(BCHS '17) participated in Pitt Public Health’s Bridging the Gaps, a community health summer internship program that offers students the opportunity to work directly with underserved populations to better understand their health needs, by serving as an intern at Community Human Services (CHS) in Oakland. Among other things, she helped to set up the CHS food pantry—based on a choice model similar to a farmer’s market—and worked one-on-one with customers. One of the program’s requirements is that interns leave the host organization with a tangible product, which she and her internship partner accomplished by developing a photo journaling project documenting customers’ lived experiences that CHS can use to improve the food pantry.
Wint says the project not only enabled her to provide for the organization rather than “taking an experience and leaving,” but it directly incorporated community-based participatory research techniques she learned in her Introduction to Community Health class. “Both CHS and I were learning from each other, helping each other,” she says. “My time at CHS taught me that small interventions make the world of difference—that by providing food or a home, and ultimately both, you can start the process of completely changing a person’s life and their entire well-being.”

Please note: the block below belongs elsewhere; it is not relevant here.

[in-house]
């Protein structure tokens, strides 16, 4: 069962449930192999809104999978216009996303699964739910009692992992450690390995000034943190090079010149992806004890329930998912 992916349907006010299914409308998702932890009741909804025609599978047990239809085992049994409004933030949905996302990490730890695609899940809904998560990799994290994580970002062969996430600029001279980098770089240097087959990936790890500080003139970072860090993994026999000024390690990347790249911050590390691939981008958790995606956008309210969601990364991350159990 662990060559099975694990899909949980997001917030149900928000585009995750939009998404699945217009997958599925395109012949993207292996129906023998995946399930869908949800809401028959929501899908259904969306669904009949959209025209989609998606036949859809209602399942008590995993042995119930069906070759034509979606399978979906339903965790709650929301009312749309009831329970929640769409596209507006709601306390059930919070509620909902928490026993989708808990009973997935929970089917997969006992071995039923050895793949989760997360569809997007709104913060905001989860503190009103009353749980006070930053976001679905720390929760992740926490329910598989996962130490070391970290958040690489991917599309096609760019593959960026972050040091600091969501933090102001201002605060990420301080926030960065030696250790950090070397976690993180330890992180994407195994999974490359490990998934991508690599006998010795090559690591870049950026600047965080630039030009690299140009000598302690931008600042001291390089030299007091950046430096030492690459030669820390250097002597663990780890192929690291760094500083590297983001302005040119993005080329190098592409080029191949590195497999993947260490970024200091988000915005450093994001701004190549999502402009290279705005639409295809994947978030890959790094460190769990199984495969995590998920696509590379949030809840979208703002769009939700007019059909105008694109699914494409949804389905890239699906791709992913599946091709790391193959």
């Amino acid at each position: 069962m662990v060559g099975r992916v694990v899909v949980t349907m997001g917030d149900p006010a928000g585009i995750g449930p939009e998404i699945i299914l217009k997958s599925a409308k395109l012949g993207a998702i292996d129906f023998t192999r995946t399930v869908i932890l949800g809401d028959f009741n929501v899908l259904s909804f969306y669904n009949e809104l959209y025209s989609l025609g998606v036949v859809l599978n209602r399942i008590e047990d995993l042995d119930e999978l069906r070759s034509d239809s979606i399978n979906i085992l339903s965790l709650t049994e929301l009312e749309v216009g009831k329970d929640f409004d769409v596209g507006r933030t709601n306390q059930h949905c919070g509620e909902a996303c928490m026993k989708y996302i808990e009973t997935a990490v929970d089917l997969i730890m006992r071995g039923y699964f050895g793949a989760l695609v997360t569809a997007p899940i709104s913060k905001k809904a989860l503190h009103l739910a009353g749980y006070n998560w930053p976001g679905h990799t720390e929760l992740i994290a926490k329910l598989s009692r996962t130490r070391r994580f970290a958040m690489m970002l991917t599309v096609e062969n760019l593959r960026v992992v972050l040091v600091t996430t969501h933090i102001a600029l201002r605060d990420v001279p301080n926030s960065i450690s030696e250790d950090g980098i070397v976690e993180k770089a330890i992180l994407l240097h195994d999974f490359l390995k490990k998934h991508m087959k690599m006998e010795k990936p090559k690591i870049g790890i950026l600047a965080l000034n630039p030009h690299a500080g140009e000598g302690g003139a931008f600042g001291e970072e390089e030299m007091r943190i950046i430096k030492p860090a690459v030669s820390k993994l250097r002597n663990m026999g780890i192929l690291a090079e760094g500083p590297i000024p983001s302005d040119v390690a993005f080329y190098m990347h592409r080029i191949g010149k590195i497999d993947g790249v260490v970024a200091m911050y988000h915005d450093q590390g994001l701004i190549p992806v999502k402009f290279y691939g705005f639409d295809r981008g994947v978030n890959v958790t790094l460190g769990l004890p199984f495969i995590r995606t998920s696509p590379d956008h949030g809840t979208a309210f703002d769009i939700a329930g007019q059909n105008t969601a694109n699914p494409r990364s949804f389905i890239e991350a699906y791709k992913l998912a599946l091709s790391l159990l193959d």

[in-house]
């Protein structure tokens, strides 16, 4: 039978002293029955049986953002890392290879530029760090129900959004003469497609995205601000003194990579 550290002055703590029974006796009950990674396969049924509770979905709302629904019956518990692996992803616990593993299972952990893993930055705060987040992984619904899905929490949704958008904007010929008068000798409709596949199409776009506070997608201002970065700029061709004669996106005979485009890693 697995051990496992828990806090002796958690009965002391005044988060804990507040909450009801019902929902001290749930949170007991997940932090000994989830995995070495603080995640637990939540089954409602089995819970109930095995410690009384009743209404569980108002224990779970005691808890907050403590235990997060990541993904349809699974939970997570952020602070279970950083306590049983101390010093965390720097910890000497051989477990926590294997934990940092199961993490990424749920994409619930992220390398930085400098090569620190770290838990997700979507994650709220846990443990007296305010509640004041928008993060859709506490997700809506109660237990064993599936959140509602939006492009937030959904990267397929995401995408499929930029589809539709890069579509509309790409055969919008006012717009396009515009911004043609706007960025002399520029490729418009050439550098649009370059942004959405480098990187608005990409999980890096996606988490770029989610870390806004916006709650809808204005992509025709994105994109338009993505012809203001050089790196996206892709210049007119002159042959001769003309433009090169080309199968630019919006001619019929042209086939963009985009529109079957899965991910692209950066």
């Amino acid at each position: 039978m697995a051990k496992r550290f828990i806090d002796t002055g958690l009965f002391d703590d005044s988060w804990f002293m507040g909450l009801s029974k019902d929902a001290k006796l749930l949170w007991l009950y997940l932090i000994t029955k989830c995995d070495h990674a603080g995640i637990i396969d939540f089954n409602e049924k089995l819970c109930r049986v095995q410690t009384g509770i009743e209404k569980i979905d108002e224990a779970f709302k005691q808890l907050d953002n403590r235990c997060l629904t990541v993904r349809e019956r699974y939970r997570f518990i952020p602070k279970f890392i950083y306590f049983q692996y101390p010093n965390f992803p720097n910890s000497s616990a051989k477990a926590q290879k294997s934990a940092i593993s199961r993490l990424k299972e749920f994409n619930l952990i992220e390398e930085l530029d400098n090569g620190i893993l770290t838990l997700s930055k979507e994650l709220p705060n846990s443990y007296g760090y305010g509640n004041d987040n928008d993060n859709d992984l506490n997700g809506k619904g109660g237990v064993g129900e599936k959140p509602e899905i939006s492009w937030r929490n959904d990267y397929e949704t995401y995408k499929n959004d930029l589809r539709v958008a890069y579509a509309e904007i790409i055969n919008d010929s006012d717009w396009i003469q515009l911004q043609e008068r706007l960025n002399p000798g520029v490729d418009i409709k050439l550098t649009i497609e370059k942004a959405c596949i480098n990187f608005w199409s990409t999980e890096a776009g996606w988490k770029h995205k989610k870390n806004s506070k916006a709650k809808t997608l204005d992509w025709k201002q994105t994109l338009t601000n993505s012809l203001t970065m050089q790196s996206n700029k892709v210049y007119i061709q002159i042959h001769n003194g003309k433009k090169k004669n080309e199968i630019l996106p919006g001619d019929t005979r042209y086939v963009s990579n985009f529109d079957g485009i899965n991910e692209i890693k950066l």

Although she hasn’t decided whether to focus her career more on research or on the practice of public health, Wint says this experience helped her to “see public health in action” and left her more open to working with a community organization helping individuals to improve their health outcomes. To those considering participating in the Bridging the Gaps program as an intern, Wint says, “Do it—apply for it! I had an amazing experience,” which included giving back to CHS as well as meeting with and hearing from other interns at weekly reflective sessions, another program requirement. To local organizations considering getting involved in the program, Wint says, “Not only are you helping to create health care and social work professionals that have a better understanding of the work that goes on in communities and among vulnerable populations, but the students continue to be smart and creative with their projects. Although I can only speak from the experience of a CHS intern, I fully believe that organizations that have an opportunity to work with the program will not regret it.”